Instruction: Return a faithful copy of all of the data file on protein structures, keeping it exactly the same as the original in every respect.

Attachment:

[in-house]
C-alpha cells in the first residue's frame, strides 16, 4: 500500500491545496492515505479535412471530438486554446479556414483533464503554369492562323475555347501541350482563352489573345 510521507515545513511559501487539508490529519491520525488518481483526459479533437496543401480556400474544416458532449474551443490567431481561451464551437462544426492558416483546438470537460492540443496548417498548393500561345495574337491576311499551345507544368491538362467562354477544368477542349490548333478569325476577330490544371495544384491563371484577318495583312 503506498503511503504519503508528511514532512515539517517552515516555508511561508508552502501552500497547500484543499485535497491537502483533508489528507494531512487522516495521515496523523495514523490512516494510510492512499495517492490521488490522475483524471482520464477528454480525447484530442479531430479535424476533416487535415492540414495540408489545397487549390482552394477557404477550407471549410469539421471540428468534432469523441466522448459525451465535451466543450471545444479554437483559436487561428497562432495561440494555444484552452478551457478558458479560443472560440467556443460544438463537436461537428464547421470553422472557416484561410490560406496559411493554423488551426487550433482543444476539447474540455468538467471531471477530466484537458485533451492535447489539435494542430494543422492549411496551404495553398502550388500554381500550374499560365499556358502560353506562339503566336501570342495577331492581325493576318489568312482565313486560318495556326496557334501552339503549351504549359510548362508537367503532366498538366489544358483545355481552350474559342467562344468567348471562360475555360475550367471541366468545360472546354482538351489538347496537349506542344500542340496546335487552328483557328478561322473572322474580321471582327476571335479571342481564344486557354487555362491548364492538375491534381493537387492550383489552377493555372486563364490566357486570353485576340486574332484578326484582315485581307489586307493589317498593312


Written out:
[in-house]
C-alpha cells in the first residue's frame, strides 16, 4: 500500500491545496492515505479535412471530438486554446479556414483533464503554369492562323475555347501541350482563352489573345 510521507515545513511559501487539508490529519491520525488518481483526459479533437496543401480556400474544416458532449474551443490567431481561451464551437462544426492558416483546438470537460492540443496548417498548393500561345495574337491576311499551345507544368491538362467562354477544368477542349490548333478569325476577330490544371495544384491563371484577318495583312 503506498503511503504519503508528511514532512515539517517552515516555508511561508508552502501552500497547500484543499485535497491537502483533508489528507494531512487522516495521515496523523495514523490512516494510510492512499495517492490521488490522475483524471482520464477528454480525447484530442479531430479535424476533416487535415492540414495540408489545397487549390482552394477557404477550407471549410469539421471540428468534432469523441466522448459525451465535451466543450471545444479554437483559436487561428497562432495561440494555444484552452478551457478558458479560443472560440467556443460544438463537436461537428464547421470553422472557416484561410490560406496559411493554423488551426487550433482543444476539447474540455468538467471531471477530466484537458485533451492535447489539435494542430494543422492549411496551404495553398502550388500554381500550374499560365499556358502560353506562339503566336501570342495577331492581325493576318489568312482565313486560318495556326496557334501552339503549351504549359510548362508537367503532366498538366489544358483545355481552350474559342467562344468567348471562360475555360475550367471541366468545360472546354482538351489538347496537349506542344500542340496546335487552328483557328478561322473572322474580321471582327476571335479571342481564344486557354487555362491548364492538375491534381493537387492550383489552377493555372486563364490566357486570353485576340486574332484578326484582315485581307489586307493589317498593312